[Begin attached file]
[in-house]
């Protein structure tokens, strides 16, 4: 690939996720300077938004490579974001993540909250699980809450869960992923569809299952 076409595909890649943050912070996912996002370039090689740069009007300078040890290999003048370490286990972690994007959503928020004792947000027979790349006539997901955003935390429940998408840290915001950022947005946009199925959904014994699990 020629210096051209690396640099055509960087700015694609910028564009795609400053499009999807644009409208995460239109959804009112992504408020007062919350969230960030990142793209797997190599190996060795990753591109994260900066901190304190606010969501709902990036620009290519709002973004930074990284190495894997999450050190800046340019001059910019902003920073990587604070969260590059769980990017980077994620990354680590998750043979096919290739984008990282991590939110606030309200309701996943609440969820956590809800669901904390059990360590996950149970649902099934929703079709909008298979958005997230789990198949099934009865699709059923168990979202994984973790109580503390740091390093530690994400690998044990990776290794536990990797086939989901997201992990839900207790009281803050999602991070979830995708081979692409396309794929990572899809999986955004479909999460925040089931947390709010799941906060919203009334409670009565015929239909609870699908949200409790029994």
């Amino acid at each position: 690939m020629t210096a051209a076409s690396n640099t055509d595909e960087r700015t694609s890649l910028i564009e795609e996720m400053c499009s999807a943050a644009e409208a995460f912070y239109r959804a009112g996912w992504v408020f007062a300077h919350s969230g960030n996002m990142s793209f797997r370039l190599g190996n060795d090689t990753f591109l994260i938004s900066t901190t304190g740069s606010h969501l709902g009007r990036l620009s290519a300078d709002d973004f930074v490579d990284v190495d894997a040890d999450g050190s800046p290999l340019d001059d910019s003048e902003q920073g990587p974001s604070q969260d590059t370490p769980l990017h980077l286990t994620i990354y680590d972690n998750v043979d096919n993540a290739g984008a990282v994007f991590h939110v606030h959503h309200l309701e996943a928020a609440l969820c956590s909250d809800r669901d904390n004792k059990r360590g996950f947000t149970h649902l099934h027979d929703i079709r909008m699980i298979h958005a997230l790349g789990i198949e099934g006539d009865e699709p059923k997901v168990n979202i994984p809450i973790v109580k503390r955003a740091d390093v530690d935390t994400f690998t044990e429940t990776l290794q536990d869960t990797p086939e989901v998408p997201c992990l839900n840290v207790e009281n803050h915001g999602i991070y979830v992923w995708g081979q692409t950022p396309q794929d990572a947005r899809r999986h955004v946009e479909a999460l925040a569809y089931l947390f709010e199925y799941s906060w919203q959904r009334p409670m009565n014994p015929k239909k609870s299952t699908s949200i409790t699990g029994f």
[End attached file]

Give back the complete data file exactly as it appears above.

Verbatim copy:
[in-house]
């Protein structure tokens, strides 16, 4: 690939996720300077938004490579974001993540909250699980809450869960992923569809299952 076409595909890649943050912070996912996002370039090689740069009007300078040890290999003048370490286990972690994007959503928020004792947000027979790349006539997901955003935390429940998408840290915001950022947005946009199925959904014994699990 020629210096051209690396640099055509960087700015694609910028564009795609400053499009999807644009409208995460239109959804009112992504408020007062919350969230960030990142793209797997190599190996060795990753591109994260900066901190304190606010969501709902990036620009290519709002973004930074990284190495894997999450050190800046340019001059910019902003920073990587604070969260590059769980990017980077994620990354680590998750043979096919290739984008990282991590939110606030309200309701996943609440969820956590809800669901904390059990360590996950149970649902099934929703079709909008298979958005997230789990198949099934009865699709059923168990979202994984973790109580503390740091390093530690994400690998044990990776290794536990990797086939989901997201992990839900207790009281803050999602991070979830995708081979692409396309794929990572899809999986955004479909999460925040089931947390709010799941906060919203009334409670009565015929239909609870699908949200409790029994």
């Amino acid at each position: 690939m020629t210096a051209a076409s690396n640099t055509d595909e960087r700015t694609s890649l910028i564009e795609e996720m400053c499009s999807a943050a644009e409208a995460f912070y239109r959804a009112g996912w992504v408020f007062a300077h919350s969230g960030n996002m990142s793209f797997r370039l190599g190996n060795d090689t990753f591109l994260i938004s900066t901190t304190g740069s606010h969501l709902g009007r990036l620009s290519a300078d709002d973004f930074v490579d990284v190495d894997a040890d999450g050190s800046p290999l340019d001059d910019s003048e902003q920073g990587p974001s604070q969260d590059t370490p769980l990017h980077l286990t994620i990354y680590d972690n998750v043979d096919n993540a290739g984008a990282v994007f991590h939110v606030h959503h309200l309701e996943a928020a609440l969820c956590s909250d809800r669901d904390n004792k059990r360590g996950f947000t149970h649902l099934h027979d929703i079709r909008m699980i298979h958005a997230l790349g789990i198949e099934g006539d009865e699709p059923k997901v168990n979202i994984p809450i973790v109580k503390r955003a740091d390093v530690d935390t994400f690998t044990e429940t990776l290794q536990d869960t990797p086939e989901v998408p997201c992990l839900n840290v207790e009281n803050h915001g999602i991070y979830v992923w995708g081979q692409t950022p396309q794929d990572a947005r899809r999986h955004v946009e479909a999460l925040a569809y089931l947390f709010e199925y799941s906060w919203q959904r009334p409670m009565n014994p015929k239909k609870s299952t699908s949200i409790t699990g029994f």